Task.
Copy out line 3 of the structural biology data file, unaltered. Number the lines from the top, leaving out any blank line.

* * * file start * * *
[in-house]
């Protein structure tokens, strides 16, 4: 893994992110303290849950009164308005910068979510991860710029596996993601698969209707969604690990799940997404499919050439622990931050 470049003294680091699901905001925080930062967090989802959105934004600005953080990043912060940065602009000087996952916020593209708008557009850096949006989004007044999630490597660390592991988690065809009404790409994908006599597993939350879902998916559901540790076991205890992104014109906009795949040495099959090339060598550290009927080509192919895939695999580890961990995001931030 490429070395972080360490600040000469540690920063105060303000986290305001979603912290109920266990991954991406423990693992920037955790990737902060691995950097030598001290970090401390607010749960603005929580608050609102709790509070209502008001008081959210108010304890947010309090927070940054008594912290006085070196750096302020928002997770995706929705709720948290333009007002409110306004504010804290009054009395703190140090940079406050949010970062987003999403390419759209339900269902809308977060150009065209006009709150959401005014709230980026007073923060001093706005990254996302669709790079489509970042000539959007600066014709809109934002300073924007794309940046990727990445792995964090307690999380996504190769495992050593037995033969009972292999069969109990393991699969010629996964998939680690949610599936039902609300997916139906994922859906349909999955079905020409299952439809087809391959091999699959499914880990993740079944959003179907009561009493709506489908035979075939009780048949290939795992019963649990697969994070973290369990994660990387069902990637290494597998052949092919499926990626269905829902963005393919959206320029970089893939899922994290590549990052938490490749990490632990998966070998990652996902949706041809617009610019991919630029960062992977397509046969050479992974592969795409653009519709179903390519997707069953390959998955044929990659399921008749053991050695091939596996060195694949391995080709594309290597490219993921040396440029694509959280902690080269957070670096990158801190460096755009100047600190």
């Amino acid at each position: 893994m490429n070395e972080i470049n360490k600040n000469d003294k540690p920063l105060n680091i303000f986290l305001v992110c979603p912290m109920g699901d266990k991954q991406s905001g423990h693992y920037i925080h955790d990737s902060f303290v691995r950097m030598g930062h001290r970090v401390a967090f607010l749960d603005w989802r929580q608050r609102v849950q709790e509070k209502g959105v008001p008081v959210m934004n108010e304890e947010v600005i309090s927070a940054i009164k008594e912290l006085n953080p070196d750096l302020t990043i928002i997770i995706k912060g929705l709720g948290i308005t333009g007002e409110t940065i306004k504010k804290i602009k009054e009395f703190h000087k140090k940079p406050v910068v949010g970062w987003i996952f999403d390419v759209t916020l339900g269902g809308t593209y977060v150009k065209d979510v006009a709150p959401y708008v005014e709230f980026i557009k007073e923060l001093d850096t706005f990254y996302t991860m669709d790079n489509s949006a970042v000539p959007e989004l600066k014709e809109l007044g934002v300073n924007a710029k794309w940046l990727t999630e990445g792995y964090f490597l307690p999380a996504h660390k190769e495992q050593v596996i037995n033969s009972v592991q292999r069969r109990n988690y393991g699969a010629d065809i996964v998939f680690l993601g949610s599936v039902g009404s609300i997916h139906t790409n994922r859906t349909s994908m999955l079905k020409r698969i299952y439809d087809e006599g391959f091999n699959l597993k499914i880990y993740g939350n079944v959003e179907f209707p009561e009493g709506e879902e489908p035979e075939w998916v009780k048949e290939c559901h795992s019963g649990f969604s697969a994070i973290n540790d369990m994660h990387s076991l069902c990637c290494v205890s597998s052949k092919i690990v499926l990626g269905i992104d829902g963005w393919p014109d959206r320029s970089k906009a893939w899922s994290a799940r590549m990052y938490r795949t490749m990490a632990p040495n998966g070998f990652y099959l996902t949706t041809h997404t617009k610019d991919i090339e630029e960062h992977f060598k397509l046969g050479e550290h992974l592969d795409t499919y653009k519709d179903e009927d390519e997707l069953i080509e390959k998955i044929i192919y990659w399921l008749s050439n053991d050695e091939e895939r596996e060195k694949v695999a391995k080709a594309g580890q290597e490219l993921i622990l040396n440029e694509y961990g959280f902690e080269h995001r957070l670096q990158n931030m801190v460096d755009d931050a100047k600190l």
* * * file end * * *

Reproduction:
């Amino acid at each position: 893994m490429n070395e972080i470049n360490k600040n000469d003294k540690p920063l105060n680091i303000f986290l305001v992110c979603p912290m109920g699901d266990k991954q991406s905001g423990h693992y920037i925080h955790d990737s902060f303290v691995r950097m030598g930062h001290r970090v401390a967090f607010l749960d603005w989802r929580q608050r609102v849950q709790e509070k209502g959105v008001p008081v959210m934004n108010e304890e947010v600005i309090s927070a940054i009164k008594e912290l006085n953080p070196d750096l302020t990043i928002i997770i995706k912060g929705l709720g948290i308005t333009g007002e409110t940065i306004k504010k804290i602009k009054e009395f703190h000087k140090k940079p406050v910068v949010g970062w987003i996952f999403d390419v759209t916020l339900g269902g809308t593209y977060v150009k065209d979510v006009a709150p959401y708008v005014e709230f980026i557009k007073e923060l001093d850096t706005f990254y996302t991860m669709d790079n489509s949006a970042v000539p959007e989004l600066k014709e809109l007044g934002v300073n924007a710029k794309w940046l990727t999630e990445g792995y964090f490597l307690p999380a996504h660390k190769e495992q050593v596996i037995n033969s009972v592991q292999r069969r109990n988690y393991g699969a010629d065809i996964v998939f680690l993601g949610s599936v039902g009404s609300i997916h139906t790409n994922r859906t349909s994908m999955l079905k020409r698969i299952y439809d087809e006599g391959f091999n699959l597993k499914i880990y993740g939350n079944v959003e179907f209707p009561e009493g709506e879902e489908p035979e075939w998916v009780k048949e290939c559901h795992s019963g649990f969604s697969a994070i973290n540790d369990m994660h990387s076991l069902c990637c290494v205890s597998s052949k092919i690990v499926l990626g269905i992104d829902g963005w393919p014109d959206r320029s970089k906009a893939w899922s994290a799940r590549m990052y938490r795949t490749m990490a632990p040495n998966g070998f990652y099959l996902t949706t041809h997404t617009k610019d991919i090339e630029e960062h992977f060598k397509l046969g050479e550290h992974l592969d795409t499919y653009k519709d179903e009927d390519e997707l069953i080509e390959k998955i044929i192919y990659w399921l008749s050439n053991d050695e091939e895939r596996e060195k694949v695999a391995k080709a594309g580890q290597e490219l993921i622990l040396n440029e694509y961990g959280f902690e080269h995001r957070l670096q990158n931030m801190v460096d755009d931050a100047k600190l």